re verse aga in st g rain
faces. blanks. slices of bread. you’re right & I’m contradiction. each color is complete in my friendships + I’m staring lonely = a sharply burning, unfulfilled heart of pointlessness
smiles; absolutely moving but depressing - physical realness = imagination; I am imagination
you’ll get me only if you get me and no one’s gotten me yet,
I’ve only gotten two chances at connecting, and those were because people felt bad for my insanity
they didn’t care to know me.
So it’s clearer than a Maine starry night, between the trees of etern. So I’m enigma, yet.
I don’t want to be—but you fear ruining the mystery. How fucked.
Since childhood I’ve spent silence like money, and it’s invested in the right place, but it’s placed me in manor walls of delusion.
conclusion: death needs to come quicker
You know all those times an established writer is asked, “How do you become a writer?”
It’s such a loaded, hopeful inquiry. But we writers usually pine over the answers of the “greats,” salivating over the idea of being something [more]. And those who always wanted but don’t know where to start, they listen attentively for the answer, just in case it will change everything they ever thought about the craft.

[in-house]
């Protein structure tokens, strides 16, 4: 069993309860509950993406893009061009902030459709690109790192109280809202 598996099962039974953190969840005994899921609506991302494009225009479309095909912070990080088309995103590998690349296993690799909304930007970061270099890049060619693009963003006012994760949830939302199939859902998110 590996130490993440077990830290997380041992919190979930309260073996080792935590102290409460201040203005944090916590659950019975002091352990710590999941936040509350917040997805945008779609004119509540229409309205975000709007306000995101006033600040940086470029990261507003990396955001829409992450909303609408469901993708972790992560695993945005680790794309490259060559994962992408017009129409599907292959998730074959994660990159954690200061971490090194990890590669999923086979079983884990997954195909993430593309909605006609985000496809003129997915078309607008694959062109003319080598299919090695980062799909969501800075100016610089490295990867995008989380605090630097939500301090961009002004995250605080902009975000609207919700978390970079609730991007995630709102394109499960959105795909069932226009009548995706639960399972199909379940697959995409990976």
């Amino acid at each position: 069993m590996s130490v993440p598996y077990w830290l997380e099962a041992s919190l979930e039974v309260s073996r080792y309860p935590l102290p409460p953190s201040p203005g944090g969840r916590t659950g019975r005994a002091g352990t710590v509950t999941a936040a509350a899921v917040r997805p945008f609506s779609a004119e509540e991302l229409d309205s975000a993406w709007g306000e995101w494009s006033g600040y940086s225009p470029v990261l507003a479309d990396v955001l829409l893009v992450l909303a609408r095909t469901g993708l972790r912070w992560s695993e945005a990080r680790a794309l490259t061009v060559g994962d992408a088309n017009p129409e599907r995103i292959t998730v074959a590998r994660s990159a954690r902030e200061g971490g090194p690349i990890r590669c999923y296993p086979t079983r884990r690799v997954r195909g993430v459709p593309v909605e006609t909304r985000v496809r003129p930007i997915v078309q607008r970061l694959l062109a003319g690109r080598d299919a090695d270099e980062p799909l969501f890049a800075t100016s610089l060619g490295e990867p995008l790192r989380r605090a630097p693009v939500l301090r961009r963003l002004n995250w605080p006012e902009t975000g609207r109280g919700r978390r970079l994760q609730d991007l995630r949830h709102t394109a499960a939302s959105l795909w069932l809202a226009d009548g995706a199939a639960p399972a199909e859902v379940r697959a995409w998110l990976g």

And what’s that answer that comes out of these brilliant mouths? The most unrewarding advice (or so it seems).
That’s right. “Keep writing.”
To the early entrants of the craft, and to some who take violent stabs at it from time to time, it’s a painful thing to hear. It means very little.
"Obviously I keep writing. But I want to be a ‘writer,’" they say. I used to wonder why that advice was so meaningful, until recently.
Once out of college, once I met the repetitive flack of human society head on, I found myself holding onto my habit of writing around people. Watching, waiting, smoking, drinking, thinking, dreaming, and jotting it all down with as much detail as possible, regardless of its importance. It didn’t matter how horrible the words came out. It didn’t matter because I didn’t care as much as I did when I started out, thinking at that point, it took only mystical moments of inspiration from a muse to create a fleeting story or poem every time I sat down to put words together. It just became something I did naturally. As habitual as smoking or chewing your fingernails.I didn’t think all that much when I did it, I just fidgeted in response to having nothing better to do.
And after doing this a while, keeping up with the habit, as I did in college, but not as intently, I forgot I was even writing. I forgot that day after day, I filled more and more pages. I forgot until there were good words and good moments that I couldn’t keep myself away from.
Then I realized: this is what those brilliant fuckers meant. You keep writing, until it’s not even a question as to whether you want to writer or not. You write until it’s just something you do, naturally. And in that nature, you find beauty from time to time. And you can finally relax, because you know, you’ll always keep writing, because it’s as natural as breathing now.